Posted in digital parenting, home computer security, online safety, online security, parents and technology

Computer Virus Tour

The bad guys in our digital equipment world are mini-programs of all sorts — often called viruses — that invade, infect, and incapacitate our computers. The medical metaphor is apt because digital viruses replicate and multiply just like those that infect the human body.

Different types of intrusive programs exist, though sometimes all are generically referred to as viruses. Another term, malware (short for malicious software), is often the umbrella term for the entire category.

A Few Important Terms

  • Virus – This computer program attaches itself to the computer’s system software or other programs and then copies (replicates) itself over and over, damaging and/or corrupting the system or the data.
  • Worm –  Worms are mini-programs that invade a computer and go about spreading by attaching themselves to e-mail messages, address books, and browsers.
  • Trojan – Like the legendary Trojan Horse, this may appear to be a regular program on your computer, but it’s designed to confuse, circumvent, and take advantage of the computer’s rules and regulations. Often a user installs the trojan because the mini-program represents itself as something that’s needed. One example of a trojan is a program that invades your computer and lets another person use, via the internet, your computer. Another pretends that the user needs a virus security program update and encourages the person to click and download.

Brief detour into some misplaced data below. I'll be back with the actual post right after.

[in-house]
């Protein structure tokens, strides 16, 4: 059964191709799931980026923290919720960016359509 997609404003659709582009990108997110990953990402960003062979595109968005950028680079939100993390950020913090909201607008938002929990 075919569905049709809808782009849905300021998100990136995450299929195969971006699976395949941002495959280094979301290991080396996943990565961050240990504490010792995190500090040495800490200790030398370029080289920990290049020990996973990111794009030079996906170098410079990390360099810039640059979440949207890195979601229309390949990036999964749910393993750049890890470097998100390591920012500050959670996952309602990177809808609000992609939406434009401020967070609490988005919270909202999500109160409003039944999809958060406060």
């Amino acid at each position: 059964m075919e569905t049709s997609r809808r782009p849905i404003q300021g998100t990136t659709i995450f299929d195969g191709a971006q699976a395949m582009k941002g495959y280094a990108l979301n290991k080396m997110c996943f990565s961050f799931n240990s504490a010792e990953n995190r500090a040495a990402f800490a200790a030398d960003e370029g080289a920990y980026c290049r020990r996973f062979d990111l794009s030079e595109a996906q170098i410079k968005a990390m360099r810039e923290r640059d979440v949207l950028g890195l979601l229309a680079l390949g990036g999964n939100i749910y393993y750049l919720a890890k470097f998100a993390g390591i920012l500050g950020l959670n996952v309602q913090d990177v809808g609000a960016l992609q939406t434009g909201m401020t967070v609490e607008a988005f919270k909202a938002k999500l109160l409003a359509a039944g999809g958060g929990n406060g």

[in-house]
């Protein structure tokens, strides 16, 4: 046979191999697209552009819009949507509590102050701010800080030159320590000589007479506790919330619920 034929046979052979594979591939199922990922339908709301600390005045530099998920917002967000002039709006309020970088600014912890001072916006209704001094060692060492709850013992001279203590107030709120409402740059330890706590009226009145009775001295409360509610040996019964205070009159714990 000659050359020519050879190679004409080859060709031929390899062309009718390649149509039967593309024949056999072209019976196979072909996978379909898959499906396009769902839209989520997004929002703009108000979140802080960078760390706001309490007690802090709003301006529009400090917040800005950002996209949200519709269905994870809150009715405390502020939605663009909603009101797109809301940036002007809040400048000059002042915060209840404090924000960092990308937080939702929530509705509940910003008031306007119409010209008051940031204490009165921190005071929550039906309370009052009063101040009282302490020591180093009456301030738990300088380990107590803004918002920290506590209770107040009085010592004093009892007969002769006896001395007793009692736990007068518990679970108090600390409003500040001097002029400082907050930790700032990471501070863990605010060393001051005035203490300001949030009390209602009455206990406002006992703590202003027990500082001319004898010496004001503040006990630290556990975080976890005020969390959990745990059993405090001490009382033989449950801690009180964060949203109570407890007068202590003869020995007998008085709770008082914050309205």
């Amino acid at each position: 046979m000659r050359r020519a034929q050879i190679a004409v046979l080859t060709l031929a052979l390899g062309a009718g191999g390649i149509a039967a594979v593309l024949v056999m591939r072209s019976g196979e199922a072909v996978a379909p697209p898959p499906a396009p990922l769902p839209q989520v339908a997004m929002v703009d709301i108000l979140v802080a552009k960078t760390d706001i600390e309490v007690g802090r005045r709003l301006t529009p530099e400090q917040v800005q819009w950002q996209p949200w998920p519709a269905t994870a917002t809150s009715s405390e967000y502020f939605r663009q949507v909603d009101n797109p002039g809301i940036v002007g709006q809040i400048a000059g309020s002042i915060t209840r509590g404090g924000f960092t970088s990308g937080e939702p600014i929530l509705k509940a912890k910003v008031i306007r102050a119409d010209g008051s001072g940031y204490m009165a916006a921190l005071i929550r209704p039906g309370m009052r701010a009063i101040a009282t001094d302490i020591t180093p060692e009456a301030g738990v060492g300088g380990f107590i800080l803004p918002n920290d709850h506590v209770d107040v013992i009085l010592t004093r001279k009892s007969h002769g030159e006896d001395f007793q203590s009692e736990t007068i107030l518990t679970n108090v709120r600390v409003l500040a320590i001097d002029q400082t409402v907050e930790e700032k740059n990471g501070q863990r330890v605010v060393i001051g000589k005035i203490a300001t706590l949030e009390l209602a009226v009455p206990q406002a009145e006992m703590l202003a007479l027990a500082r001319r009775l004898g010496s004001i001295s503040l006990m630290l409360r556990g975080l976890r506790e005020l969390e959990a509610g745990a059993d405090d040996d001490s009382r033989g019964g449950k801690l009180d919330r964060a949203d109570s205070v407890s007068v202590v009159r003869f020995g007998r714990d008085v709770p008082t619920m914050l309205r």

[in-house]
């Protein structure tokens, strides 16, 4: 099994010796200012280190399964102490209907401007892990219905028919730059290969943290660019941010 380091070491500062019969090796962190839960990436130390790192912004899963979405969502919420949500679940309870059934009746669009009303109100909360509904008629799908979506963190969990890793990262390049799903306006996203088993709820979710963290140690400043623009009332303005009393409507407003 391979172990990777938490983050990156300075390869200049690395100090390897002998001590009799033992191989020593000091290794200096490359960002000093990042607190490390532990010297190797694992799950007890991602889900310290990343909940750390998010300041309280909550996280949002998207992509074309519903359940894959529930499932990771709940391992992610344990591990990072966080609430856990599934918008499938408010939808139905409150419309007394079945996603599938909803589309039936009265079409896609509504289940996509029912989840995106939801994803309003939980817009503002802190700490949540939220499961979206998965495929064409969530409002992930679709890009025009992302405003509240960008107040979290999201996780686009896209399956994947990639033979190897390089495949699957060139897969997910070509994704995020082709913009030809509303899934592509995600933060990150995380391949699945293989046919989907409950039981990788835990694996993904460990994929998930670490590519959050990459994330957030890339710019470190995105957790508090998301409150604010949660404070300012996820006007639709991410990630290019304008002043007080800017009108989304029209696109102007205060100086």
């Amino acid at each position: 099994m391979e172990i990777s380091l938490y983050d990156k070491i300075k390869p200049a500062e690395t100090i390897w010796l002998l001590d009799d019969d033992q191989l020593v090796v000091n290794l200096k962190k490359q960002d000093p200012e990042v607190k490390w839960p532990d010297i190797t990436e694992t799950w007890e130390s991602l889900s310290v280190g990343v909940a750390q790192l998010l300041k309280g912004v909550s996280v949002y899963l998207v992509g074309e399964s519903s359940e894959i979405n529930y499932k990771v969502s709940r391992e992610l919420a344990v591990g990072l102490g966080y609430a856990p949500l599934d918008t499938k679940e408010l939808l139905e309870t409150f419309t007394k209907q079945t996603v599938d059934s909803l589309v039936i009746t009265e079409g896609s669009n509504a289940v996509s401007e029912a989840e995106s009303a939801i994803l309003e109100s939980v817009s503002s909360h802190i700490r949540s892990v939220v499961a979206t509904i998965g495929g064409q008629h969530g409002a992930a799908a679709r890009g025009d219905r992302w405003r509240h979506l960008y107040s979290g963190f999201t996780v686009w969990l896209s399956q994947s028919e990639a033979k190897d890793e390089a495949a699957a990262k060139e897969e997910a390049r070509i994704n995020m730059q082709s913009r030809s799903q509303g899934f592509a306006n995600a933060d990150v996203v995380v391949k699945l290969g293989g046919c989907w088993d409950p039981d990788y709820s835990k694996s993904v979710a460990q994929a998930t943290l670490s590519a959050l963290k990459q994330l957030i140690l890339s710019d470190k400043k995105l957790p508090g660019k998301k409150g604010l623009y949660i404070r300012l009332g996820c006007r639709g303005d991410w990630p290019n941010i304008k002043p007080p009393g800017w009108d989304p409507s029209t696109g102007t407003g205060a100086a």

• Adware – Advertisers, some of them unscrupulous, design these mini program to display unwanted and irritating advertisements on a person’s computer. Sometimes adware is actually installed on a computer to play ads, and at other times the software, once installed, continually downloads other ads to the computer. Free applications often come bundled with adware.
  • Spyware – Mini applications known as spyware attach themselves to a computer, search for and discover information, such as passwords and even credit card numbers, and then send that information to another person or place. Sometimes adware may have a spyware component.

… and one more term.

Phishing – People go phishing for digital information by sending out e-mails that request confidential information. The requests appear to come from a credit card company or bank, except that they don’t. No reputable business will ever ask for confidential information via e-mail. People receive these masquerading messages frequently.

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